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Currently, you can access the following clinical trials being conducted worldwide:
Clinicaltrials.gov identifier NCT03920774
Recruitment Status Recruiting
First Posted April 19, 2019
Last update posted May 13, 2020
The study will collect clinical information from patients with FD and allow them to give blood to help develop biological markers of the disease to aid diagnosis and treatment. This is a non-invasive, non-interventional, observation study that poses only minimal risk for participants. The study will document the clinical features of patients with FD overtime by storing their routine clinical test results in a central database. The study will involve collaborators at other specialist clinics around the world who follow/evaluate patients with FD annually. Providing blood for future use is optional.
Define the phenotypic characteristics, severity and clinical evolution of FD on a patient-by patient basis. Investigators will enroll patients with FD in a multi-center observational natural history study to evaluate their biochemical, neurological and autonomic phenotype. Investigators will follow patients to systematically study the onset and scaled severity of all clinical problems. Investigators will define progression rates of patients outside of a clinical trial to distinguish between static and progressive features, a challenge in congenital neuropathies. Investigators will continue banking blood to look for ways to monitor the disease phenotypes. Biomarkers that quantify renal, cardiovascular, respiratory, skeletal and cognitive aspects of the disease will be evaluated. This information is relevant when monitoring toxicity to drugs in clinical trials. Detailed clinical follow-up of patients with FD will allow investigators to determine when standard of care therapies (e.g., non-invasive ventilation, gastrostomy feedings) should be initiated and how these impact survival outcomes. Specific Aim 2: Develop ways to measure progressive neurological deficits as outcome measures for future clinical trials. Investigators will test the hypothesis that worsening gait ataxia and progressive visual loss are caused by ongoing neuronal degeneration. Investigators will develop precise outcome measures based on these deficits to test the efficacy of new treatments. Investigators will prospectively evaluate longitudinal changes in the retinal structure (with optical coherence tomography) and visual function in a cohort of patients with FD. Investigators will determine the extent and severity of retinal abnormalities in all patients and how they change overtime. Investigators will establish whether structural abnormalities in the retina are correlated with disease severity and look for functional correlates as measured by visual acuity and color discrimination. Following the recent discovery that gait ataxia in patients with FD is the result of sensory deficits, investigators will perform quantitative assessments of passive joint angle matching at the knee to measure proprioceptive acuity. Investigators will determine how these measures change overtime as well as their impact on daily function and quality of life. An organized, multi-site natural history study of patients with FD will enable investigators to define disease-specific outcomes for testing new therapies, a major breakthrough for these patients. The study also offers a unique opportunity to understand better how the brain develops when devoid of crucial sensory inputs.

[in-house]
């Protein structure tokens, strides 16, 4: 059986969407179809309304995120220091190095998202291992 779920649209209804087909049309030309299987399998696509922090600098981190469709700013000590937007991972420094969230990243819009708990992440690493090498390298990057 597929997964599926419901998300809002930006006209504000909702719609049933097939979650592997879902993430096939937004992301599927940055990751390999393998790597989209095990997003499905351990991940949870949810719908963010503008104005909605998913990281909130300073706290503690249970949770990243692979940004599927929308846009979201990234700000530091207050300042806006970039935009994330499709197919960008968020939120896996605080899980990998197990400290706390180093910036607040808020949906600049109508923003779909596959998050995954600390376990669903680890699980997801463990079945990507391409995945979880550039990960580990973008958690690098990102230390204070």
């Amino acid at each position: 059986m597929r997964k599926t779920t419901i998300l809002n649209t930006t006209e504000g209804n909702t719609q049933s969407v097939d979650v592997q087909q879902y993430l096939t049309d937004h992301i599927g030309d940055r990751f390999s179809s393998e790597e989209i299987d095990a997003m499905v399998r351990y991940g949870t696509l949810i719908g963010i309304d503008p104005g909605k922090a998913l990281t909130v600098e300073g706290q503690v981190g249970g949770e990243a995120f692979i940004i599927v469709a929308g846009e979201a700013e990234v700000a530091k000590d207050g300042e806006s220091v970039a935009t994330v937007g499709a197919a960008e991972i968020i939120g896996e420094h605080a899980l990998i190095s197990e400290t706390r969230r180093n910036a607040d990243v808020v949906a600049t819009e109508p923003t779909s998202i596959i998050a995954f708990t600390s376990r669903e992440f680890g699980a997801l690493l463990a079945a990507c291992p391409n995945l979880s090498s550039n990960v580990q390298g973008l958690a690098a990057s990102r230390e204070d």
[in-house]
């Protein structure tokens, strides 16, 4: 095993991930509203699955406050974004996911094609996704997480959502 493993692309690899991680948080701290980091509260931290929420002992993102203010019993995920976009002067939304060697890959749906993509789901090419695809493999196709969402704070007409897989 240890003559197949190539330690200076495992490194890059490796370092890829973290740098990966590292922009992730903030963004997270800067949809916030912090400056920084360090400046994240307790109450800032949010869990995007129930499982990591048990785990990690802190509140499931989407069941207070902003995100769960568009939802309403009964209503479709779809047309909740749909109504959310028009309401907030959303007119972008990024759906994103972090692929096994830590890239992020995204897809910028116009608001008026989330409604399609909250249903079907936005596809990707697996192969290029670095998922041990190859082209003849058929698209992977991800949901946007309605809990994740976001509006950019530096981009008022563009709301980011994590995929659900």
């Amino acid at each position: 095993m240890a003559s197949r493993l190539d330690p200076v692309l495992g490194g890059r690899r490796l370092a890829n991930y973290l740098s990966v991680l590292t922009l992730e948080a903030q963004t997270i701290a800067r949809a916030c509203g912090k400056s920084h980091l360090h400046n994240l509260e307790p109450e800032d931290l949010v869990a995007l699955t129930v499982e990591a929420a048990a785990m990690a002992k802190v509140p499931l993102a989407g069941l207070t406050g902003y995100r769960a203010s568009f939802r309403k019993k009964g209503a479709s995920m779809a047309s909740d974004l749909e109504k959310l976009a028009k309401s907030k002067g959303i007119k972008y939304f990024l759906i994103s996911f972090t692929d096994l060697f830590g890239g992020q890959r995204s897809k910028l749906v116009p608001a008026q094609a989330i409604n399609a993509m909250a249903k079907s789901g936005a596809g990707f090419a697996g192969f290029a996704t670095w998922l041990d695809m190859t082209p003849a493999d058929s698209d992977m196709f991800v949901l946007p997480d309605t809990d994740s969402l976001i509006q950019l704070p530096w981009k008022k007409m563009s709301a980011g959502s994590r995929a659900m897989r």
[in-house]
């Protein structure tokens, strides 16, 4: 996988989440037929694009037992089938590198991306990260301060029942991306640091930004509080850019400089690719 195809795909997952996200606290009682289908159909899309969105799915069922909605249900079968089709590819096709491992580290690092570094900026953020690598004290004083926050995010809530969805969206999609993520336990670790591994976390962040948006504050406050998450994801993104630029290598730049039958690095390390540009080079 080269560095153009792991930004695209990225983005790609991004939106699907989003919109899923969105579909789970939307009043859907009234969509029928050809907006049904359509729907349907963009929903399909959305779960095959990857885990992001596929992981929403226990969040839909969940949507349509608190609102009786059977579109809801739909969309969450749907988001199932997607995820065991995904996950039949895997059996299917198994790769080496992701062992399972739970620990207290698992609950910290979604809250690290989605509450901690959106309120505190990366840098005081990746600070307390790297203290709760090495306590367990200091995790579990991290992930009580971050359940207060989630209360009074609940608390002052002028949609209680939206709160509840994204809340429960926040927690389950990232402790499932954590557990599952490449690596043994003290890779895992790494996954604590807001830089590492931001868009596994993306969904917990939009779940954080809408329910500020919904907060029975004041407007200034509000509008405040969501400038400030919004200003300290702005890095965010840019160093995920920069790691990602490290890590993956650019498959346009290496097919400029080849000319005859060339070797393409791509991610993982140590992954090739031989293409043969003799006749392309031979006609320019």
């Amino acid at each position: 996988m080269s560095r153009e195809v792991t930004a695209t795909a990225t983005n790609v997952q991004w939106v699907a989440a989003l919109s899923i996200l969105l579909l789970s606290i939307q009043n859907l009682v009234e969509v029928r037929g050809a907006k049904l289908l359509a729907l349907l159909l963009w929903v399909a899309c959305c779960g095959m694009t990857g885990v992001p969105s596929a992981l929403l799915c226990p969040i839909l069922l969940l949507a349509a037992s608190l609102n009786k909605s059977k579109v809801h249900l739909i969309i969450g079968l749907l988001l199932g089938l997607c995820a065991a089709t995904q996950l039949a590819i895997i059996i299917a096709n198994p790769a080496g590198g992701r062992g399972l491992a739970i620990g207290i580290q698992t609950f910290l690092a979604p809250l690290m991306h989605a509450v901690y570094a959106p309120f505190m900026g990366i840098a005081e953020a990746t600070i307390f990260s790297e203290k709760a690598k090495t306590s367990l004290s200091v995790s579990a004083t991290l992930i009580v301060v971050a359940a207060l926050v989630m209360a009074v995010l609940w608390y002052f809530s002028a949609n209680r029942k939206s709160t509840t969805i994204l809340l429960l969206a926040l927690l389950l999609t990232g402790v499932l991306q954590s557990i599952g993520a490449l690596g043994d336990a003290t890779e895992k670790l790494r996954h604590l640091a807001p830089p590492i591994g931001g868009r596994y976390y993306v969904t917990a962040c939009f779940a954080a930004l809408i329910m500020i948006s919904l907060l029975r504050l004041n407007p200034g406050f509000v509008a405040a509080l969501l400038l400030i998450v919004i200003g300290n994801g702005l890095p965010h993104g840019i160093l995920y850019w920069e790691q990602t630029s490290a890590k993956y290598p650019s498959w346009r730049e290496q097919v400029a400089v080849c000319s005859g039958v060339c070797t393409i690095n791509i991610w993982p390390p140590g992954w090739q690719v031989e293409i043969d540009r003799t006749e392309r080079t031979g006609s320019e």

optional blood sample
Choosing to participate in a study is an important personal decision. Talk with your doctor and family members or friends about deciding to join a study. To learn more about this study, you or your doctor may contact the study research staff using the contacts provided below. For general information, , Learn About Clinical Studies.-->
- Patients of any age with a diagnosis of familial dysautonomia (FD) with molecular
confirmation of the IKBKAP mutation.
- Ability to provide informed consent (or assent) and comply with the study protocol
- Subjects that do not wish to be a part of the study.
Contact: Maria Cotrina, PhD 212 263 7225 Maria.Cotrina@nyulangone.org
Contact: Lucy Norcliffe-Kaufmann, PhD 212 263 7225 Lucy.Norcliffe-Kaufmann@nyulangone.org
United States, New York
Dysautonomia Center - School of Medicine -NYU Langone Medical Center
Israel, Ramat Gan
Sheba Medical Center - Safra Children's Hospital
NYU Langone Health
Principal Investigator: Lucy Norcliffe-Kaufmann, PHD NYU Langone Health